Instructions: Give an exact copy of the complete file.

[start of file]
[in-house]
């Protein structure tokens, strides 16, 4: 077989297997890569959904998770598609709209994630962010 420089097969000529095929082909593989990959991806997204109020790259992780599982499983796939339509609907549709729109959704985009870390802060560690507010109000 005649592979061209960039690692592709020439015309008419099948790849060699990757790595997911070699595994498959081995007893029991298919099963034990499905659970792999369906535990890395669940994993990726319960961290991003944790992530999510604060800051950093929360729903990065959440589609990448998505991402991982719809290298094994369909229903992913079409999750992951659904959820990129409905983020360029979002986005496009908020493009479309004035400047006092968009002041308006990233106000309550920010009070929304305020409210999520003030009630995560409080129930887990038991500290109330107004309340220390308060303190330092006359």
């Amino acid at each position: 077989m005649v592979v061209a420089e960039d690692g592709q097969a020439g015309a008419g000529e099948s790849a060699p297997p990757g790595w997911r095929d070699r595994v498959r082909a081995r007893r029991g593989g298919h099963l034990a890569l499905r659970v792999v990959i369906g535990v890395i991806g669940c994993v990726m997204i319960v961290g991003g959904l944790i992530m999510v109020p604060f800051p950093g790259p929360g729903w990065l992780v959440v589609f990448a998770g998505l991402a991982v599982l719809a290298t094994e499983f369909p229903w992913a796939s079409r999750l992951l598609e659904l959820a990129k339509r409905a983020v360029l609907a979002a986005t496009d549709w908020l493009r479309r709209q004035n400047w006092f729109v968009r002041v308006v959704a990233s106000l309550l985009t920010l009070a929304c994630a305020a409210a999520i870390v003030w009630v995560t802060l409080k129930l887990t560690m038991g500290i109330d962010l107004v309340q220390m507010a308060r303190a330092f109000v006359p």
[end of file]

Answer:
[in-house]
């Protein structure tokens, strides 16, 4: 077989297997890569959904998770598609709209994630962010 420089097969000529095929082909593989990959991806997204109020790259992780599982499983796939339509609907549709729109959704985009870390802060560690507010109000 005649592979061209960039690692592709020439015309008419099948790849060699990757790595997911070699595994498959081995007893029991298919099963034990499905659970792999369906535990890395669940994993990726319960961290991003944790992530999510604060800051950093929360729903990065959440589609990448998505991402991982719809290298094994369909229903992913079409999750992951659904959820990129409905983020360029979002986005496009908020493009479309004035400047006092968009002041308006990233106000309550920010009070929304305020409210999520003030009630995560409080129930887990038991500290109330107004309340220390308060303190330092006359």
């Amino acid at each position: 077989m005649v592979v061209a420089e960039d690692g592709q097969a020439g015309a008419g000529e099948s790849a060699p297997p990757g790595w997911r095929d070699r595994v498959r082909a081995r007893r029991g593989g298919h099963l034990a890569l499905r659970v792999v990959i369906g535990v890395i991806g669940c994993v990726m997204i319960v961290g991003g959904l944790i992530m999510v109020p604060f800051p950093g790259p929360g729903w990065l992780v959440v589609f990448a998770g998505l991402a991982v599982l719809a290298t094994e499983f369909p229903w992913a796939s079409r999750l992951l598609e659904l959820a990129k339509r409905a983020v360029l609907a979002a986005t496009d549709w908020l493009r479309r709209q004035n400047w006092f729109v968009r002041v308006v959704a990233s106000l309550l985009t920010l009070a929304c994630a305020a409210a999520i870390v003030w009630v995560t802060l409080k129930l887990t560690m038991g500290i109330d962010l107004v309340q220390m507010a308060r303190a330092f109000v006359p």